Erratic Responsewandering in the wilderness
Weak Economy, Low Threat Level
The US-led global anti-terrorist alliance has succeeded in rooting out al Qaeda and other major terrorist networks and toppling the Taliban regime. A continuing international security cooperation effort and a well-organized Homefront security effort have succeeded in quelling most of the fears of continuing attacks, although "problem areas" in militant Islamic regions still persist and the Middle East situation remains fragile. Investment in essentially non-productive assets (for security and business continuity capability) have boosted some sectors, but have resulted in low to no productivity growth in the US and global economies as a whole. A lot of "good intentions" projects (security, data protection, public health) started by the government fizzle as funding issues lead to congressional infighting of budget priorities.
Partly as a result of low productivity, the broader economy has yet to respond positively. Two quarters of contraction in the US evolve into a low growth (under 1% annual rate with some negative quarters thrown in) in GDP and a continuing squeeze on corporate profits as increased infrastructure costs fail to be transferable to higher B2B or consumer prices.
The rest of the world mimics the US with a lag of about one quarter. Global trade contracts slightly (around 1% on an annual basis). Import and export flows grow faster regionally than globally and shift to match new patterns of trade amongst the Alliance participants. Central Asia and Pakistan benefit the most. There are no major defaults, but some marginal economies remain in a deep recession. IMF and World Bank restructuring efforts are hampered by the weak US economy.
What are the main economic and social consequences?
Regional trade patterns shift to reward those who helped win the war on terror, but access to capital remains tight. Only big projects that reinforce the new pattern of alliances or offer short-to-medium term payback get funded, with energy exploration and related transport infrastructure a priority, driven by steadily rising energy prices and the continuing perception of a threat to Middle East oil supplies.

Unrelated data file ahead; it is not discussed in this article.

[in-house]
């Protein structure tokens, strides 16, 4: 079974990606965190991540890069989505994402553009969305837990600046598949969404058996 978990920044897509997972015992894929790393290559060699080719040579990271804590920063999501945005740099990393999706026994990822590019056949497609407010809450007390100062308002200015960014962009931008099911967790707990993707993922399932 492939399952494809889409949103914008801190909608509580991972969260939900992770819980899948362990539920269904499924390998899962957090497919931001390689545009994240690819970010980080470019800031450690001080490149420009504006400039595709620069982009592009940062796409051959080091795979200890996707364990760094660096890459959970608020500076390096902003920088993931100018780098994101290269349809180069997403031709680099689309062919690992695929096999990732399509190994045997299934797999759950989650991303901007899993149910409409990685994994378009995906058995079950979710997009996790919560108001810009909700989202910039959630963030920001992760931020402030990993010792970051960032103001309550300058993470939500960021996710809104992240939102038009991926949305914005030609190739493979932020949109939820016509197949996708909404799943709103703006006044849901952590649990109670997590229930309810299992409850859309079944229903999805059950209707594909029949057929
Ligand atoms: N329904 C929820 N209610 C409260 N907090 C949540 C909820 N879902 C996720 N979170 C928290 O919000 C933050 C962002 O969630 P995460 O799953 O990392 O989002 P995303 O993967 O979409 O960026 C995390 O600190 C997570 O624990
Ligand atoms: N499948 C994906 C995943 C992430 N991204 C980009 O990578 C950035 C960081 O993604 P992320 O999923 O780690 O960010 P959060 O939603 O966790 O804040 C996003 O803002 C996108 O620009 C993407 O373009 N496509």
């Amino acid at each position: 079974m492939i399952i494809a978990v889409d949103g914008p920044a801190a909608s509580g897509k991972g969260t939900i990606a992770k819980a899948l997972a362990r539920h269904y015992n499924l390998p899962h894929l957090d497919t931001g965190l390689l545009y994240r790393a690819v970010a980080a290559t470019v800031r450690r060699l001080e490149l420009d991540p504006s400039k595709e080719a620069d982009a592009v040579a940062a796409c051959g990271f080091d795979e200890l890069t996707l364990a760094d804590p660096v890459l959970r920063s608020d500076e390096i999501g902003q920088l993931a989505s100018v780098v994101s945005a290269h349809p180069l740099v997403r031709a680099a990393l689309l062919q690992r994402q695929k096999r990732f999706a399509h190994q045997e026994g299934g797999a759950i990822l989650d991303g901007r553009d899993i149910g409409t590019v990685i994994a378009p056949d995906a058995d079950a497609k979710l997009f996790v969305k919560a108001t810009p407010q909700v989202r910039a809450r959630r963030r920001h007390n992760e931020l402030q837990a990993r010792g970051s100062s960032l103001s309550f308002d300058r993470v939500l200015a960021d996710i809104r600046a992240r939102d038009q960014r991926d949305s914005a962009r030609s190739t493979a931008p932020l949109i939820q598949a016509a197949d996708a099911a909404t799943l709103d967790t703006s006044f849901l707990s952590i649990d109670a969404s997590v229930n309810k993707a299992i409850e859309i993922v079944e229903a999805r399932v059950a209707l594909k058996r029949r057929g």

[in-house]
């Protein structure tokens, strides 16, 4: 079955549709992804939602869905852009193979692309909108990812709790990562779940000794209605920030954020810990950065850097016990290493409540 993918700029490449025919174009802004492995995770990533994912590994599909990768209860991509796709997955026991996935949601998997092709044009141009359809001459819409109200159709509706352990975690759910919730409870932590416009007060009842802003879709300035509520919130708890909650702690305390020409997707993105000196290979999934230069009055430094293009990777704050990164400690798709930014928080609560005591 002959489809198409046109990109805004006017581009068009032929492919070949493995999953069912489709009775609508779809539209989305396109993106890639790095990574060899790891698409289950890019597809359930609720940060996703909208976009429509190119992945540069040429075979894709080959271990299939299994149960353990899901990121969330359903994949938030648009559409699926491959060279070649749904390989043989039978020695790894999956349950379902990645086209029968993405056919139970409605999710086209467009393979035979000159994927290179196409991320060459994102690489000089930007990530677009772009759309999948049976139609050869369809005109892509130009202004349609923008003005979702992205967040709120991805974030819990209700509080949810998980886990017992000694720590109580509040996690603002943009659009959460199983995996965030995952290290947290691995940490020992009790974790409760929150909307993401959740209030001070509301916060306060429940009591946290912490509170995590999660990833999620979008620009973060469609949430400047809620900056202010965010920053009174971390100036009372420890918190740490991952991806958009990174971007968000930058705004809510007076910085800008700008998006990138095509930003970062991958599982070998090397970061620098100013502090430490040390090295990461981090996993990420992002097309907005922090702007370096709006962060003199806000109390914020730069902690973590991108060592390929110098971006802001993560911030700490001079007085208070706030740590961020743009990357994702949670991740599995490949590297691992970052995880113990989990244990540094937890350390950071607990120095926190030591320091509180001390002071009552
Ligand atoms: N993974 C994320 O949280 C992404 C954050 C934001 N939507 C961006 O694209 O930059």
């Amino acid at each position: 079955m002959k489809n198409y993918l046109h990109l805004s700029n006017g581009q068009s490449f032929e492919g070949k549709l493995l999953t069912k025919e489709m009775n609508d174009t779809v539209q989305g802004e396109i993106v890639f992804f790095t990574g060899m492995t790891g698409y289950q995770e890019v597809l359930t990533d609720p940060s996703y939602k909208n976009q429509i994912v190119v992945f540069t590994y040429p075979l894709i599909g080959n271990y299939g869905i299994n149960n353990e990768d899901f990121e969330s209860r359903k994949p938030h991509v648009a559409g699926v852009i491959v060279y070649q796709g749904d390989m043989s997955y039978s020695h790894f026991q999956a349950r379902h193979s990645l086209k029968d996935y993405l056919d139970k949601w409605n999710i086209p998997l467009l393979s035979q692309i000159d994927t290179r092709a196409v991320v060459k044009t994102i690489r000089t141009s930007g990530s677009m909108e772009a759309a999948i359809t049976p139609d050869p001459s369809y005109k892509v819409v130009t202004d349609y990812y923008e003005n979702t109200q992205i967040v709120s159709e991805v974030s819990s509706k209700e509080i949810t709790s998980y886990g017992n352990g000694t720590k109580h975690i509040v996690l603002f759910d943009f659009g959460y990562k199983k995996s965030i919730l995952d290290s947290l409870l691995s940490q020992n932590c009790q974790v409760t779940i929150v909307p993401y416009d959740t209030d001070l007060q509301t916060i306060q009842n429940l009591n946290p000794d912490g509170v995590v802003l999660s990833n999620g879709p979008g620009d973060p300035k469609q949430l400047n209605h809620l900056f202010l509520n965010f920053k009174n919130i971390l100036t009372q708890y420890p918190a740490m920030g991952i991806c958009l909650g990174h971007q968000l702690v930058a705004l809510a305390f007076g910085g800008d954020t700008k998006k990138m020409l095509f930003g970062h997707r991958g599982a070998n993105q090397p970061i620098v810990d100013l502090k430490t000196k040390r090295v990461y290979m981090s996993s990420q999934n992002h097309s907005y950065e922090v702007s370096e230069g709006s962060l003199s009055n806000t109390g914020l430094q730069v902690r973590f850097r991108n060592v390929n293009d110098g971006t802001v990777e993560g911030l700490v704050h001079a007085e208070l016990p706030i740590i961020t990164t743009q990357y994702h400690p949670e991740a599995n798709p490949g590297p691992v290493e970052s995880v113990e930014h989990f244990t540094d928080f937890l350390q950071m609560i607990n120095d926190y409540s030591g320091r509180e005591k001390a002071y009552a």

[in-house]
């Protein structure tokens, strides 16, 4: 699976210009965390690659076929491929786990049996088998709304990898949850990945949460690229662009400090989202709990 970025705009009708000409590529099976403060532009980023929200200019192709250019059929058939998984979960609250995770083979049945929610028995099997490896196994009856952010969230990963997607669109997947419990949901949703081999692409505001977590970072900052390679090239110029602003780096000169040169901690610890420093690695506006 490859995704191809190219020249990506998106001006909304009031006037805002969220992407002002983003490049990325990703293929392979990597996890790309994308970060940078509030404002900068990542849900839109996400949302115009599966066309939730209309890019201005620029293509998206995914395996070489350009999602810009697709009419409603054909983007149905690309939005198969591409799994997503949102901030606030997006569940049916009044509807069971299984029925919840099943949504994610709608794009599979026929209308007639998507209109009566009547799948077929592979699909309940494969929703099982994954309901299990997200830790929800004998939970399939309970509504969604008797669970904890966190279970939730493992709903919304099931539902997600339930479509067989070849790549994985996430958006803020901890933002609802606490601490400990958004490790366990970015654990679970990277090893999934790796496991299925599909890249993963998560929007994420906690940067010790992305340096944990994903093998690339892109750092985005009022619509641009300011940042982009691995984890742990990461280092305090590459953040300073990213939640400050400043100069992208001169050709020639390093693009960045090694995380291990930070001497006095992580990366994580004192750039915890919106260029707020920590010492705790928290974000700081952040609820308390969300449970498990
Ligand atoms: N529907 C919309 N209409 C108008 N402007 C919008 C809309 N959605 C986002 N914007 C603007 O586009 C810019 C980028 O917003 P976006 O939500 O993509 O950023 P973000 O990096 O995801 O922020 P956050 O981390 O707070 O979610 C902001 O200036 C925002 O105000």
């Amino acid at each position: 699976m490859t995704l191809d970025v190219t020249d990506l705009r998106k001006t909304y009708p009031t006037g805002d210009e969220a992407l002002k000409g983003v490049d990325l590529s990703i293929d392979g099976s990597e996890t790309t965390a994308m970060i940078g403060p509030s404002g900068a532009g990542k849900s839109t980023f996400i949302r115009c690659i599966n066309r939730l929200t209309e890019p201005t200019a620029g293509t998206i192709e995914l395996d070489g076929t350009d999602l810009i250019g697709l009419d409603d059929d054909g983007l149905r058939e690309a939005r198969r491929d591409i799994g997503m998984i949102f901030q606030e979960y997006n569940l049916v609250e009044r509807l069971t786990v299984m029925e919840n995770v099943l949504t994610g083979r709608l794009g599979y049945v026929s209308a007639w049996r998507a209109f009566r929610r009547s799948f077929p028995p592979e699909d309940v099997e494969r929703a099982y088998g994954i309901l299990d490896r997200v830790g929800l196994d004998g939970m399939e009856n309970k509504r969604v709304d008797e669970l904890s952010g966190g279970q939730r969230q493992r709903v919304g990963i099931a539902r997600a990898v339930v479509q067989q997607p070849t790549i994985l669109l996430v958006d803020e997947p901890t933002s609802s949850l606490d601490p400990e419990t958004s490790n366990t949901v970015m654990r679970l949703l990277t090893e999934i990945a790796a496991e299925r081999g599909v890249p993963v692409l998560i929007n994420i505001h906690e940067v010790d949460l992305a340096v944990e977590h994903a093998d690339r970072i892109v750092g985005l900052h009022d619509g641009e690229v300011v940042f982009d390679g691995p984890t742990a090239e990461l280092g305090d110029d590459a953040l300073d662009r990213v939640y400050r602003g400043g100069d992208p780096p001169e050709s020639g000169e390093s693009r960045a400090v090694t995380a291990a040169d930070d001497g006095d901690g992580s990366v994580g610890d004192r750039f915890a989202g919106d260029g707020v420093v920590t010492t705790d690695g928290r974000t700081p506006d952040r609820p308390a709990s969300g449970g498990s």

Travel comes back slowly - too slowly to save one US airline and several European and third world national carriers. The commercial aircraft industry contracts as demand slumps and overcapacity is slowly worked out. Major consolidations occur in all industries as the strong survivors seek to acquire distressed assets at fire-sale prices.
Consumer confidence remains relatively low, but does not decline any further. Credit quality begins to dominate the Fed's thinking as corporate and consumer defaults continue to rise. Fiscal stimulus and monetary policy don't seem to help and room for maneuver is becoming limited.
Interest rates start back up as the Fed refocuses on the inflationary consequences of the war on terror. Unemployment reaches 6.75% in the US and stabilizes there. There is a slow but measurable return to retail investing on a sector basis. The Dow stabilizes at 9700 and establishes a narrow trading range. The Nasdaq hovers around 1800.
What would be the resulting business behaviors?
While most corporations continue to feel the need to rethink business recovery plans and reexamine market positioning, the capital or cash flow for a full-scale reorganization simply isn't there.
Many focus on improving balance sheets to look more attractive to lenders and acquirers. Working capital improvements are critical as are customer loyalty programs.
There is some selective rehiring as confidence slowly builds but corporations have developed a taste for a wider range of variable costs and contractors or outsourcers replace staff in many areas. Earnings return but growth is slow. Visibility remains poor. The capital markets are shut to all but the strongest businesses.
What impacts will this have on the IT organization?
Efforts to scale up or restart frozen strategic IT initiatives remain stalled by financial considerations as companies continue to retrench investment both at home and abroad. As tactical programs to simplify and standardize infrastructure begin to have an impact, IT hiring drops significantly.
Corporations routinely question the need for even maintaining the status quo in IT spending outside of CRM. Small tactical projects and emergency maintenance predominate. There is a steady shift to a more flexible asset base and outsourcing deals continue to be a preferred approach to cost containment.
What will be the smartest IT response?
Focus on selective outsourcing and infrastructure cost-sharing programs. Retire the oldest assets (they are the most expensive to maintain even if fully depreciated on an original cost basis). Look for incremental improvements in architecture and operational capability.
Simplify and standardize everything. Improve project management and efficiency. Learn the Zero Sum game (investments only get funded from the cost savings they create). Look for ways to share development and support costs with existing partners or through novel consortia. Focus on CRM and a flexible, low cost enterprise application integration strategy.
Worry about ways to link more effectively to the business.
Click on a response above for further analysis of each scenario.
This article was originally published on 11-01-2001